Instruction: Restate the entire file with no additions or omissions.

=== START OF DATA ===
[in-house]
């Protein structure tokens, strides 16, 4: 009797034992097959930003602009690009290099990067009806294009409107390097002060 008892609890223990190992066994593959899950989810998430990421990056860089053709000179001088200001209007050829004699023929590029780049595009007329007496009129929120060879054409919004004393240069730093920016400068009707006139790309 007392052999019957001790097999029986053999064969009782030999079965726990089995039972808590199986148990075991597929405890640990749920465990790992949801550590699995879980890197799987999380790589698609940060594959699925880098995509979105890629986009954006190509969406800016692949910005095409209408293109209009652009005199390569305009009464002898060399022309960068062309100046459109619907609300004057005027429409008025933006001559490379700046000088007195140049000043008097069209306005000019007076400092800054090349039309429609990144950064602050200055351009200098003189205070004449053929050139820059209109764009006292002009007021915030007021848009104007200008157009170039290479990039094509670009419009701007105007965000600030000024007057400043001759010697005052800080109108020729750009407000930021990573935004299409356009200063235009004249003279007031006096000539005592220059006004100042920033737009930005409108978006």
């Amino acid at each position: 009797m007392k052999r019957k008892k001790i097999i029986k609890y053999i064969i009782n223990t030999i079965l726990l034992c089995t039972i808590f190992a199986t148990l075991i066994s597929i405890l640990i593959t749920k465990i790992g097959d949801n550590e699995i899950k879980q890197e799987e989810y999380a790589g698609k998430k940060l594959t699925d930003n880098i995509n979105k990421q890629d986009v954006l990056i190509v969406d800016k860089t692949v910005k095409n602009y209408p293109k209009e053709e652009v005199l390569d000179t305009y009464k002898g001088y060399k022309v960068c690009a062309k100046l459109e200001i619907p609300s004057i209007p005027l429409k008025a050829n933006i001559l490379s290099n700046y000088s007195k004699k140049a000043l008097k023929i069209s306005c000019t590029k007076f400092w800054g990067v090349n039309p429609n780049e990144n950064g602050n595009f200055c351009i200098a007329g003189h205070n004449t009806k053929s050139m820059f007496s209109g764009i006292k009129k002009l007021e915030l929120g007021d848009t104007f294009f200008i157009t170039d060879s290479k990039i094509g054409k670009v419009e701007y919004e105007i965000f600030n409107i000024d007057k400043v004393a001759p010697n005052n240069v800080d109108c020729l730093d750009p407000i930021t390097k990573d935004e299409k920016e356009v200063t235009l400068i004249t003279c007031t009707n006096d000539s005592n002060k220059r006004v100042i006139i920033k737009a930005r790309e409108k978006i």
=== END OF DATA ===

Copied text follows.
[in-house]
């Protein structure tokens, strides 16, 4: 009797034992097959930003602009690009290099990067009806294009409107390097002060 008892609890223990190992066994593959899950989810998430990421990056860089053709000179001088200001209007050829004699023929590029780049595009007329007496009129929120060879054409919004004393240069730093920016400068009707006139790309 007392052999019957001790097999029986053999064969009782030999079965726990089995039972808590199986148990075991597929405890640990749920465990790992949801550590699995879980890197799987999380790589698609940060594959699925880098995509979105890629986009954006190509969406800016692949910005095409209408293109209009652009005199390569305009009464002898060399022309960068062309100046459109619907609300004057005027429409008025933006001559490379700046000088007195140049000043008097069209306005000019007076400092800054090349039309429609990144950064602050200055351009200098003189205070004449053929050139820059209109764009006292002009007021915030007021848009104007200008157009170039290479990039094509670009419009701007105007965000600030000024007057400043001759010697005052800080109108020729750009407000930021990573935004299409356009200063235009004249003279007031006096000539005592220059006004100042920033737009930005409108978006």
């Amino acid at each position: 009797m007392k052999r019957k008892k001790i097999i029986k609890y053999i064969i009782n223990t030999i079965l726990l034992c089995t039972i808590f190992a199986t148990l075991i066994s597929i405890l640990i593959t749920k465990i790992g097959d949801n550590e699995i899950k879980q890197e799987e989810y999380a790589g698609k998430k940060l594959t699925d930003n880098i995509n979105k990421q890629d986009v954006l990056i190509v969406d800016k860089t692949v910005k095409n602009y209408p293109k209009e053709e652009v005199l390569d000179t305009y009464k002898g001088y060399k022309v960068c690009a062309k100046l459109e200001i619907p609300s004057i209007p005027l429409k008025a050829n933006i001559l490379s290099n700046y000088s007195k004699k140049a000043l008097k023929i069209s306005c000019t590029k007076f400092w800054g990067v090349n039309p429609n780049e990144n950064g602050n595009f200055c351009i200098a007329g003189h205070n004449t009806k053929s050139m820059f007496s209109g764009i006292k009129k002009l007021e915030l929120g007021d848009t104007f294009f200008i157009t170039d060879s290479k990039i094509g054409k670009v419009e701007y919004e105007i965000f600030n409107i000024d007057k400043v004393a001759p010697n005052n240069v800080d109108c020729l730093d750009p407000i930021t390097k990573d935004e299409k920016e356009v200063t235009l400068i004249t003279c007031t009707n006096d000539s005592n002060k220059r006004v100042i006139i920033k737009a930005r790309e409108k978006i």